[Hold on to your butts...] I had this epiphany today.

I was thinking about yoga and how it has not felt the same to me for the last six months or so. And I don’t mean physically. Physically, I feel stronger and more open and more “advanced,” if you will (which, if you are a yogi you most certainly will not because that’s not what it’s about blah blah blah). And I suppose I don’t mean mentally either. Because mentally, I feel cleared and calm and controlled (on the mat, mind you; only on the mat).

It should seem that my practice would be on fire right now so I was having a hard time figuring out why yoga just doesn’t feel like it used to. Why it doesn’t shake me to the ground and leave me crying on my mat in savasana like it used to. Why it doesn’t build me up and make me feel invincible like it used to. And then I realized this:

Yoga used to be my retreat. I’d go to class, not know the teacher, not talk to anyone, and just practice. It was my alone time. My escape time. Despite documenting my every move on the world wide web, I am surprisingly introverted, quiet and private (if you can believe it).

Now that I feel settled and connected and at home in Charlotte (and because it’s, uh, kinda my job), my yoga has become more of a social outing than a private practice. And that’s great. That’s really, really great. I wouldn’t change it for anything. But I think this means that I now have to identify something else that is “mine” or at least find a way to make certain yoga classes feel that way. Because I really need that escape.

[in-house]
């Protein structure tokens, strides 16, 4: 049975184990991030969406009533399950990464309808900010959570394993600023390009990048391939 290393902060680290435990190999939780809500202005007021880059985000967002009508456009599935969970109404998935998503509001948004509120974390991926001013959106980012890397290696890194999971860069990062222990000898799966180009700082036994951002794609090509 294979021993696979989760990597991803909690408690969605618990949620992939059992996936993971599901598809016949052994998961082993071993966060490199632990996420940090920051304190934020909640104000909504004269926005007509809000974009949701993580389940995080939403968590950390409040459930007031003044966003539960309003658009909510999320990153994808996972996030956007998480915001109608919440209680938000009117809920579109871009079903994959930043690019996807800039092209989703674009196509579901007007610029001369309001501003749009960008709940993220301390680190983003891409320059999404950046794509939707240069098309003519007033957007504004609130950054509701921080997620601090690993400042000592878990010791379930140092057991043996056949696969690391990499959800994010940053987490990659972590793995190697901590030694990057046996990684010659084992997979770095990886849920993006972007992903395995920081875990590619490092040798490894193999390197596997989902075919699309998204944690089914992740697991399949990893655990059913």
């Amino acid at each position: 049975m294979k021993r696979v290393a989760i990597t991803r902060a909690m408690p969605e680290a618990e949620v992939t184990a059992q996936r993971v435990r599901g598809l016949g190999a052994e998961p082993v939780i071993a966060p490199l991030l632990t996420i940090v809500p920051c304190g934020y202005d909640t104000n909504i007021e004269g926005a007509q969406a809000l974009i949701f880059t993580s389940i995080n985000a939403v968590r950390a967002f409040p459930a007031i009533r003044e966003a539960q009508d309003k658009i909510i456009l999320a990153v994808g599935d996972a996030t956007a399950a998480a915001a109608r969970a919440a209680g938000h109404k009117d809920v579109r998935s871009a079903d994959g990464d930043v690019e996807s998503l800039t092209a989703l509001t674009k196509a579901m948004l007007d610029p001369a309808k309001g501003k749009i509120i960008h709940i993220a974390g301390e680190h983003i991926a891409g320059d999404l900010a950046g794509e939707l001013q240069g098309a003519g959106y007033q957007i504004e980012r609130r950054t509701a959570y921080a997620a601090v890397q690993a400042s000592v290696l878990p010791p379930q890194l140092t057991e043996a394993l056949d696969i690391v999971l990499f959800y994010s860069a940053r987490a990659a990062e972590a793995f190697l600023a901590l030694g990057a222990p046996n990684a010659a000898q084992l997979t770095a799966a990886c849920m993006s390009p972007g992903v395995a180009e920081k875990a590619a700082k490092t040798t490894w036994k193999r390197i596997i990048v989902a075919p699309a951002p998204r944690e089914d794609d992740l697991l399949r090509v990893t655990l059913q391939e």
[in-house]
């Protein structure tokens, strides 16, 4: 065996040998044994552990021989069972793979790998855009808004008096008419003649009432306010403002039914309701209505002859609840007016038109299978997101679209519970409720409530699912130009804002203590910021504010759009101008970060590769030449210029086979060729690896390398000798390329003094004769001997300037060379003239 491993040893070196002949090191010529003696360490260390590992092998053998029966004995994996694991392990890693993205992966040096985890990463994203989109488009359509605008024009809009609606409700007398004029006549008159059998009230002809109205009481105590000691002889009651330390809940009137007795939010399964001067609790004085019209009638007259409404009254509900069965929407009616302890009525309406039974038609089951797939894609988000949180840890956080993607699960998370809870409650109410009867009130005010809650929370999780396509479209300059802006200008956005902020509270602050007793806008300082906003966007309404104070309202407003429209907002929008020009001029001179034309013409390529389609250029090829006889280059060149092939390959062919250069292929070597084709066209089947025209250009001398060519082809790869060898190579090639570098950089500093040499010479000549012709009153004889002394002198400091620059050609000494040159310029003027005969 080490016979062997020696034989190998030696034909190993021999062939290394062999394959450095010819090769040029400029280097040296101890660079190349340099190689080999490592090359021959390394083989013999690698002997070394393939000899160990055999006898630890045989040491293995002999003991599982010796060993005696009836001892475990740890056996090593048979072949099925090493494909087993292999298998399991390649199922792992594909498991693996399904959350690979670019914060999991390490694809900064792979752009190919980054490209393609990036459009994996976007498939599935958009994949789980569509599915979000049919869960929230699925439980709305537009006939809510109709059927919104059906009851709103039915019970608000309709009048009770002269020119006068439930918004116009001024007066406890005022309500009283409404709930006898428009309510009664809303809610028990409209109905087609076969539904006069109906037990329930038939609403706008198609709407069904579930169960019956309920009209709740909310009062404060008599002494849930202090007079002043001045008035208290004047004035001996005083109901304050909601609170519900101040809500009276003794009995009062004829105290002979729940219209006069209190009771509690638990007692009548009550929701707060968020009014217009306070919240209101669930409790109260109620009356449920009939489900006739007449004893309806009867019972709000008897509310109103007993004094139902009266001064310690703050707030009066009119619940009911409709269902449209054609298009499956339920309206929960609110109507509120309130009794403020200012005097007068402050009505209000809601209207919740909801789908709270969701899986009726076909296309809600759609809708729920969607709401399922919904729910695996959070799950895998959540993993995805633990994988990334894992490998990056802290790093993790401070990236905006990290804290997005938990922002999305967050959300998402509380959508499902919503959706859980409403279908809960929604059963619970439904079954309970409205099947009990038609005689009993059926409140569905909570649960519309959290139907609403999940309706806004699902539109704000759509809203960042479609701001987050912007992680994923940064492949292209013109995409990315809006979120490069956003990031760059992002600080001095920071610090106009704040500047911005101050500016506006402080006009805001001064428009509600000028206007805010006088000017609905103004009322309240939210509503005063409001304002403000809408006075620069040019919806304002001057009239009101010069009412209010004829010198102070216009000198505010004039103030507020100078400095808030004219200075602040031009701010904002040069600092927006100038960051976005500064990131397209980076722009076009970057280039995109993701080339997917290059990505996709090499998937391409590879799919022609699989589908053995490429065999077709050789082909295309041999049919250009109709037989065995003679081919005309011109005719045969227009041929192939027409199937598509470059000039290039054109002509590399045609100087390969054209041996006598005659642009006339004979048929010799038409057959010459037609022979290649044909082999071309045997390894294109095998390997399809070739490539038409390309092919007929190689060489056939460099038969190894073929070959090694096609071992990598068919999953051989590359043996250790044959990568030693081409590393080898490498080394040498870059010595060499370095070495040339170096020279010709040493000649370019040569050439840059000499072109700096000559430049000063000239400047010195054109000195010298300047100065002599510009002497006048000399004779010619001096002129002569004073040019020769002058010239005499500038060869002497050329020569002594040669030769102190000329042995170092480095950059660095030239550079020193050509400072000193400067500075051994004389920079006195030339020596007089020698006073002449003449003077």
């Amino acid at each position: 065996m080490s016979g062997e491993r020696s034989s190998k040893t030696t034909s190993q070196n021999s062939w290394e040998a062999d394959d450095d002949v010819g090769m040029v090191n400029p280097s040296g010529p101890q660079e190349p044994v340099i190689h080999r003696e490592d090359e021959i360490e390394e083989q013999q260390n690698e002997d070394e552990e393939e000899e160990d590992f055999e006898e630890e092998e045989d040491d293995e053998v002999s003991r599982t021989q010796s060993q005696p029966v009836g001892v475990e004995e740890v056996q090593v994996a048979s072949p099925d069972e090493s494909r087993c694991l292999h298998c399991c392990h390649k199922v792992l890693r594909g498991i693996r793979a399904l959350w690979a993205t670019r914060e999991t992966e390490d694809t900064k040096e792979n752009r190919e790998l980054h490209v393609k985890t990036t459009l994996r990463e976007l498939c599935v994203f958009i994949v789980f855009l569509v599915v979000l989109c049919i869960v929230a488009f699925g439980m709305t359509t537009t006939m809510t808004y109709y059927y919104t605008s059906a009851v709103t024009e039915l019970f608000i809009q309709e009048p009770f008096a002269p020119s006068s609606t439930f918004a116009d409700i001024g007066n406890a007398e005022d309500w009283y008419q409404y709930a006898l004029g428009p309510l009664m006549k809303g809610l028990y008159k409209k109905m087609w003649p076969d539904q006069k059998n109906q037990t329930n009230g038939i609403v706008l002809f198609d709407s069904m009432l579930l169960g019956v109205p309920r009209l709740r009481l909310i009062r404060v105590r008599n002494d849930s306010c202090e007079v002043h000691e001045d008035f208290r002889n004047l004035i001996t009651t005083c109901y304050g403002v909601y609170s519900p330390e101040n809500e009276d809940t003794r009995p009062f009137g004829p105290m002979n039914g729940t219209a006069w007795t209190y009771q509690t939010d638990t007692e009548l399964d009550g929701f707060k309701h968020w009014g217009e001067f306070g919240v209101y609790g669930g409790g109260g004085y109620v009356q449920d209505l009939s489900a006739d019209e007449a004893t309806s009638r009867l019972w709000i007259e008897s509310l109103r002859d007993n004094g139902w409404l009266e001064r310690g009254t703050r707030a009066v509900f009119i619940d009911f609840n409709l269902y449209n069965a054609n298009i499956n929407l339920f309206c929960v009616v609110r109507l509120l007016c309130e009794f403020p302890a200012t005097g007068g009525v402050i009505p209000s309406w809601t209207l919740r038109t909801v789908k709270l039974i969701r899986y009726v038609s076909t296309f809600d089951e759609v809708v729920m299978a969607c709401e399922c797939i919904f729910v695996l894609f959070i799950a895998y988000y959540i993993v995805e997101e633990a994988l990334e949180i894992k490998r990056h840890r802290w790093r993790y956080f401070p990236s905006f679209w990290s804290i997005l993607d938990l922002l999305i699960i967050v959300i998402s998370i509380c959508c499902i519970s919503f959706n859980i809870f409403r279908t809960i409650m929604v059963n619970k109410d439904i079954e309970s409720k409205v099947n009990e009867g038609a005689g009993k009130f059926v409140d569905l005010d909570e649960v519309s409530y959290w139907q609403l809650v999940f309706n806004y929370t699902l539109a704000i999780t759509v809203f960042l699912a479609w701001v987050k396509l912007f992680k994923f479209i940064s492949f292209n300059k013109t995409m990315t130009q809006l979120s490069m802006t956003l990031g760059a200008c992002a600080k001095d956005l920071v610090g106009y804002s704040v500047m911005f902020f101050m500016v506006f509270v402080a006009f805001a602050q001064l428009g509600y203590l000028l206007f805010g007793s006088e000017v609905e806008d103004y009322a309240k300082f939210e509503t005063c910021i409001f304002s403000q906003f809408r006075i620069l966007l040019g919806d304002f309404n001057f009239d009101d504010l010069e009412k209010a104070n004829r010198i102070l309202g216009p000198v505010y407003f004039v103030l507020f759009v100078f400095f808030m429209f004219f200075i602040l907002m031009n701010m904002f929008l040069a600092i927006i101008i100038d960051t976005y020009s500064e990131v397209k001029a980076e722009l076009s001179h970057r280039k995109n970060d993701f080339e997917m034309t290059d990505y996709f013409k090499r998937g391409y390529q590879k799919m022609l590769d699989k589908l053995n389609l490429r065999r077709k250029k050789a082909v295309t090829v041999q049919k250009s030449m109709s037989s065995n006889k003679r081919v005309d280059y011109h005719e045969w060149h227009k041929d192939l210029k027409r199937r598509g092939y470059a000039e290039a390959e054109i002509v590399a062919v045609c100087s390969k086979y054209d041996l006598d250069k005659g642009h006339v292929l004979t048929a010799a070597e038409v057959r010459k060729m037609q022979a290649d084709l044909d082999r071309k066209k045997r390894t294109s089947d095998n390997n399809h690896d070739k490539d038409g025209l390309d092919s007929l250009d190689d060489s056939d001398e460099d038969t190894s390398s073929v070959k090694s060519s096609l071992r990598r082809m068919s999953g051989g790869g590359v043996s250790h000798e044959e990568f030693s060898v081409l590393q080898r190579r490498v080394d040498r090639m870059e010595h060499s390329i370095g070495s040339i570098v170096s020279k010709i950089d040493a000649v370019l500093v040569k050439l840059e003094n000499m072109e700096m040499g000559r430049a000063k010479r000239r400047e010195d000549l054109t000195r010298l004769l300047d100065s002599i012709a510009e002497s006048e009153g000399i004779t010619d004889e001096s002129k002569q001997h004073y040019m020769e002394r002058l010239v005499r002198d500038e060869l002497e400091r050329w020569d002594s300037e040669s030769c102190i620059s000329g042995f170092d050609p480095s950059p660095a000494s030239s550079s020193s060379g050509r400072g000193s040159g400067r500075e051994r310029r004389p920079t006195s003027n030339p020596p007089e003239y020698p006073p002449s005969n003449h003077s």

BUT… speaking of feeling settled and connected and at home in Charlotte, I freaking love my friends. Today we celebrated my friend Val’s birthday with mimosas and German pancakes and chihuahuas over at Rachael’s house. (Jessie was there, too!)

I brought mimosas

Rachael made a German pancake

Tia is a chihuahua

It was a rather delightful way to kick off a Sunday workday. I’ve always said the best way to shake up a work rut routine is to do something in the morning with friends. When I was little my mom would occasionally surprise us on a school day with a trip to McDonald’s  or cinnamon rolls for breakfast. I know, I know… McDonald’s. But it was just so thrilling for us even as kids to get out of our routines first thing in the morning. It sets the tone for the entire day.

The same is true for adults. Just don’t go to McDonald’s, please. Go to a yoga class, grab coffee, make brunch. Get up as early as is necessary to make it happen. It’ll brighten the rest of the day.

So here I am preaching social outings on workday mornings and solo hermit-like yoga retreats all in the same post. It would appear I have accomplished nothing in sorting out my life on the blog. What else is new? This is what happens when I post at 2am.

The point is (I guess?) that it’s important to take time for yourself so that you’re recharged and available for when your friends want to spend time with you. And you absolutely should be recharged and available so you can give them all you’ve got because, if your case is anything like mine, they’re very likely all you’ve got.

Let's do this every day.